It's not as daunting as it sounds. For example, Three Rivers, based in Mesa, Ariz., develops and markets products for people with disabilities. With just six full-time employees, the company can hardly afford a full-fledged research department. But Three Rivers is consistently innovative, developing products like a wheelchair with easier-to-turn wheel rims, as well as one that can fit down the aisle of a commercial aircraft and collapse to be stowed in an overhead bin. The four-year-old firm does it by scouring university research labs to dig up ideas it can license. "Our expertise is in deciding if there's a market for a new type of product, and in taking a lab prototype and developing it into a marketable, manufacturable version," says Ron Boninger, Three Rivers' co-founder and president. Most production work is done by outside manufacturers. But Three Rivers works closely with its contractors, encouraging them to come up with manufacturing innovations and design changes to make products more reliable and less expensive. One manufacturer, for example, was prodded into devising a new way to make specially designed wheelchair push rims -- a method that proved substantially cheaper than that offered by other contractors.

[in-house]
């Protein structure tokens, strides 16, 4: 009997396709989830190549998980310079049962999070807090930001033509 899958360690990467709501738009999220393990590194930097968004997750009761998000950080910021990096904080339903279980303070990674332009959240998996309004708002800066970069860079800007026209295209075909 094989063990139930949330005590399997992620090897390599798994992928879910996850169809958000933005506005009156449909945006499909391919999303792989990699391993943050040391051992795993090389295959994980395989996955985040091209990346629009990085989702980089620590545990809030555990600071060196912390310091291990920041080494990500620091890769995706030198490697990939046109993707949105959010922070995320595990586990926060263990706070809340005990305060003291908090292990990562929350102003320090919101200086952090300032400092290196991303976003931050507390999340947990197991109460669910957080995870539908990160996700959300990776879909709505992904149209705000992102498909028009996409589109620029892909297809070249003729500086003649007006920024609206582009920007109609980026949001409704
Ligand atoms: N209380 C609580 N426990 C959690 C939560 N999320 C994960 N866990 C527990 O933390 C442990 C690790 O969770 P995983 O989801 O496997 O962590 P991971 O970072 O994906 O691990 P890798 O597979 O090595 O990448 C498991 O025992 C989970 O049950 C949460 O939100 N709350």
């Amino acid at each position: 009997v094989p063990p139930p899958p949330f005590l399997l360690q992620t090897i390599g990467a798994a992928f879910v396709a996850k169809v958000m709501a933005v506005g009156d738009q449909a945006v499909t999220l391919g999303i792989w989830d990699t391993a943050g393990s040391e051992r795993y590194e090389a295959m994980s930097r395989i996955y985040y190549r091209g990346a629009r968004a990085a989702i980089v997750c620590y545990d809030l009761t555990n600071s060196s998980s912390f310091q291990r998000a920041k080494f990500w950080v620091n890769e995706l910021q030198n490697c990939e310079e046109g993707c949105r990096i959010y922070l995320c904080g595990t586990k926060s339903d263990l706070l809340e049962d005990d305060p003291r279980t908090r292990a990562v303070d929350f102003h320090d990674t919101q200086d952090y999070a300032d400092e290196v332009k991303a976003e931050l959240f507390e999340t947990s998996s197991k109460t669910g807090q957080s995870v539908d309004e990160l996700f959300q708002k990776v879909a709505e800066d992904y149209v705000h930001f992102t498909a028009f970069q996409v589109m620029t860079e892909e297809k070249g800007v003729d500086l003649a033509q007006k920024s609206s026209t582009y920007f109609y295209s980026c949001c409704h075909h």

Innovation is not necessarily a function of big research budgets. Instead, it's a matter of constantly teasing out new thinking from every possible source.

For small but growing companies like Three Rivers, relying on outside expertise for innovation is critical, says Audretsch. Innovation, he says, is not necessarily a function of massive research budgets. Instead, it's a matter of constantly teasing out and usefully channeling new thinking from every available source: universities, suppliers, partners, VCs, board members, and all employees -- not just those who happen to be scientists or engineers. "It's not about traditional managing," Audretsch says. "It's about accessing and absorbing knowledge and finding a way to bring it to market."